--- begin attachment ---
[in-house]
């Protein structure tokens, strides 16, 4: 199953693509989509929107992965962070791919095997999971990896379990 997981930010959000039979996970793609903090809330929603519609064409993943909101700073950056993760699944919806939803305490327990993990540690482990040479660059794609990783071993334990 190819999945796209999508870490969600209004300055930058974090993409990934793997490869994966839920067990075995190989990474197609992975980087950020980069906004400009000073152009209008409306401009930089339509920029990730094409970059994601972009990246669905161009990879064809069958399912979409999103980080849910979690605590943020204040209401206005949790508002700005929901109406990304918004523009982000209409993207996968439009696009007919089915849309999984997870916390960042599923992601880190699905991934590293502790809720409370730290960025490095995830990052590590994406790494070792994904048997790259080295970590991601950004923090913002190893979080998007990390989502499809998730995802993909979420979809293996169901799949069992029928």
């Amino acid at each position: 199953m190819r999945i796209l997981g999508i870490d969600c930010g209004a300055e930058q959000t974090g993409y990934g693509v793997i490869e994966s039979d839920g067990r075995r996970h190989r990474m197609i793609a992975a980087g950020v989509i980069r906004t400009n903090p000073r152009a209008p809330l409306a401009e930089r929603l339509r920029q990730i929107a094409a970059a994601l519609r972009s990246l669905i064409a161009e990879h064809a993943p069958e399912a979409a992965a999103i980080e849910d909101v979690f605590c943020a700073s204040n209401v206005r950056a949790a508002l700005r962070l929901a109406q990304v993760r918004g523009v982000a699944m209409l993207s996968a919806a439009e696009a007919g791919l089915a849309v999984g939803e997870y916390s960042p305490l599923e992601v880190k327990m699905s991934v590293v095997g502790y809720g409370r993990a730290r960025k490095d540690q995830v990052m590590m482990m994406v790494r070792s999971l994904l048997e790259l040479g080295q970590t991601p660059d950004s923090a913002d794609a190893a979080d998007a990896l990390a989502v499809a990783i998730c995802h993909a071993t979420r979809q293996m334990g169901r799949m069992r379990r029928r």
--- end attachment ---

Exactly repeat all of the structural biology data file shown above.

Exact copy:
[in-house]
């Protein structure tokens, strides 16, 4: 199953693509989509929107992965962070791919095997999971990896379990 997981930010959000039979996970793609903090809330929603519609064409993943909101700073950056993760699944919806939803305490327990993990540690482990040479660059794609990783071993334990 190819999945796209999508870490969600209004300055930058974090993409990934793997490869994966839920067990075995190989990474197609992975980087950020980069906004400009000073152009209008409306401009930089339509920029990730094409970059994601972009990246669905161009990879064809069958399912979409999103980080849910979690605590943020204040209401206005949790508002700005929901109406990304918004523009982000209409993207996968439009696009007919089915849309999984997870916390960042599923992601880190699905991934590293502790809720409370730290960025490095995830990052590590994406790494070792994904048997790259080295970590991601950004923090913002190893979080998007990390989502499809998730995802993909979420979809293996169901799949069992029928």
């Amino acid at each position: 199953m190819r999945i796209l997981g999508i870490d969600c930010g209004a300055e930058q959000t974090g993409y990934g693509v793997i490869e994966s039979d839920g067990r075995r996970h190989r990474m197609i793609a992975a980087g950020v989509i980069r906004t400009n903090p000073r152009a209008p809330l409306a401009e930089r929603l339509r920029q990730i929107a094409a970059a994601l519609r972009s990246l669905i064409a161009e990879h064809a993943p069958e399912a979409a992965a999103i980080e849910d909101v979690f605590c943020a700073s204040n209401v206005r950056a949790a508002l700005r962070l929901a109406q990304v993760r918004g523009v982000a699944m209409l993207s996968a919806a439009e696009a007919g791919l089915a849309v999984g939803e997870y916390s960042p305490l599923e992601v880190k327990m699905s991934v590293v095997g502790y809720g409370r993990a730290r960025k490095d540690q995830v990052m590590m482990m994406v790494r070792s999971l994904l048997e790259l040479g080295q970590t991601p660059d950004s923090a913002d794609a190893a979080d998007a990896l990390a989502v499809a990783i998730c995802h993909a071993t979420r979809q293996m334990g169901r799949m069992r379990r029928r």